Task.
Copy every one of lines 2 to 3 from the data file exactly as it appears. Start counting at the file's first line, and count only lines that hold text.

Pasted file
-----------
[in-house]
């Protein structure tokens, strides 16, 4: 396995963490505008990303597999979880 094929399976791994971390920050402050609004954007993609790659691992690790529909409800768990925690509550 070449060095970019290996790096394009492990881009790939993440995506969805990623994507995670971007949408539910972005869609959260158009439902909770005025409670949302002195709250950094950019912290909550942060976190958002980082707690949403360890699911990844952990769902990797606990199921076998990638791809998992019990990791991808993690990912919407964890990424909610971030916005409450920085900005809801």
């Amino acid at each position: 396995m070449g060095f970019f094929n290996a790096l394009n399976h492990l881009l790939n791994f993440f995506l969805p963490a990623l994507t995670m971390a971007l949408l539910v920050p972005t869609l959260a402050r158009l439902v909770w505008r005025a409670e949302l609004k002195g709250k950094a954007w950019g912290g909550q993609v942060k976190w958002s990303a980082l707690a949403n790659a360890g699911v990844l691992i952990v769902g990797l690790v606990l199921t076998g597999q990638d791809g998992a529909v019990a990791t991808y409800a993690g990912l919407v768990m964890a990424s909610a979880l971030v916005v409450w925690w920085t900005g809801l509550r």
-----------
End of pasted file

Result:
């Protein structure tokens, strides 16, 4: 396995963490505008990303597999979880 094929399976791994971390920050402050609004954007993609790659691992690790529909409800768990925690509550 070449060095970019290996790096394009492990881009790939993440995506969805990623994507995670971007949408539910972005869609959260158009439902909770005025409670949302002195709250950094950019912290909550942060976190958002980082707690949403360890699911990844952990769902990797606990199921076998990638791809998992019990990791991808993690990912919407964890990424909610971030916005409450920085900005809801």
């Amino acid at each position: 396995m070449g060095f970019f094929n290996a790096l394009n399976h492990l881009l790939n791994f993440f995506l969805p963490a990623l994507t995670m971390a971007l949408l539910v920050p972005t869609l959260a402050r158009l439902v909770w505008r005025a409670e949302l609004k002195g709250k950094a954007w950019g912290g909550q993609v942060k976190w958002s990303a980082l707690a949403n790659a360890g699911v990844l691992i952990v769902g990797l690790v606990l199921t076998g597999q990638d791809g998992a529909v019990a990791t991808y409800a993690g990912l919407v768990m964890a990424s909610a979880l971030v916005v409450w925690w920085t900005g809801l509550r």